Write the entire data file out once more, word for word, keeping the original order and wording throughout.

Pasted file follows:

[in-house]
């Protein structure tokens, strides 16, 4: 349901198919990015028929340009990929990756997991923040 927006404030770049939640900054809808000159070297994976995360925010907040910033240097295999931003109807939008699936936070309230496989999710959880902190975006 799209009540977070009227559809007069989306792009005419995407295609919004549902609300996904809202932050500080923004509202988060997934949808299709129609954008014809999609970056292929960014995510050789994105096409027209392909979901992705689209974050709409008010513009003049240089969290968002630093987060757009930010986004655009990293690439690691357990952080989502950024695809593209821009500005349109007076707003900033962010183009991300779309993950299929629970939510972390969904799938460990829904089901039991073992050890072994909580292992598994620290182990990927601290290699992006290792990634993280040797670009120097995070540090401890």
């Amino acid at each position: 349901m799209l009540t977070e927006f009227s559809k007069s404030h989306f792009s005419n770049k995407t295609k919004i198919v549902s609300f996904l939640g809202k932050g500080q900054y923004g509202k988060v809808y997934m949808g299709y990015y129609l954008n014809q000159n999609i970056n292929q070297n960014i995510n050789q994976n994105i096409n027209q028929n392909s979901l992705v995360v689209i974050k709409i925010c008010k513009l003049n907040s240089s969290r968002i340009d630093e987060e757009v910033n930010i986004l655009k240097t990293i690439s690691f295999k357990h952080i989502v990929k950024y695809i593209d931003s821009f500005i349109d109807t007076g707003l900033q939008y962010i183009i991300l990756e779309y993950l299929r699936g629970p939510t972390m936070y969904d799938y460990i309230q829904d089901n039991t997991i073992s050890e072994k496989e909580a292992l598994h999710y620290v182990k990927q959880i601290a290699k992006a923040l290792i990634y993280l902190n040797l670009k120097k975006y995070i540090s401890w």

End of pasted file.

[in-house]
């Protein structure tokens, strides 16, 4: 349901198919990015028929340009990929990756997991923040 927006404030770049939640900054809808000159070297994976995360925010907040910033240097295999931003109807939008699936936070309230496989999710959880902190975006 799209009540977070009227559809007069989306792009005419995407295609919004549902609300996904809202932050500080923004509202988060997934949808299709129609954008014809999609970056292929960014995510050789994105096409027209392909979901992705689209974050709409008010513009003049240089969290968002630093987060757009930010986004655009990293690439690691357990952080989502950024695809593209821009500005349109007076707003900033962010183009991300779309993950299929629970939510972390969904799938460990829904089901039991073992050890072994909580292992598994620290182990990927601290290699992006290792990634993280040797670009120097995070540090401890």
């Amino acid at each position: 349901m799209l009540t977070e927006f009227s559809k007069s404030h989306f792009s005419n770049k995407t295609k919004i198919v549902s609300f996904l939640g809202k932050g500080q900054y923004g509202k988060v809808y997934m949808g299709y990015y129609l954008n014809q000159n999609i970056n292929q070297n960014i995510n050789q994976n994105i096409n027209q028929n392909s979901l992705v995360v689209i974050k709409i925010c008010k513009l003049n907040s240089s969290r968002i340009d630093e987060e757009v910033n930010i986004l655009k240097t990293i690439s690691f295999k357990h952080i989502v990929k950024y695809i593209d931003s821009f500005i349109d109807t007076g707003l900033q939008y962010i183009i991300l990756e779309y993950l299929r699936g629970p939510t972390m936070y969904d799938y460990i309230q829904d089901n039991t997991i073992s050890e072994k496989e909580a292992l598994h999710y620290v182990k990927q959880i601290a290699k992006a923040l290792i990634y993280l902190n040797l670009k120097k975006y995070i540090s401890w």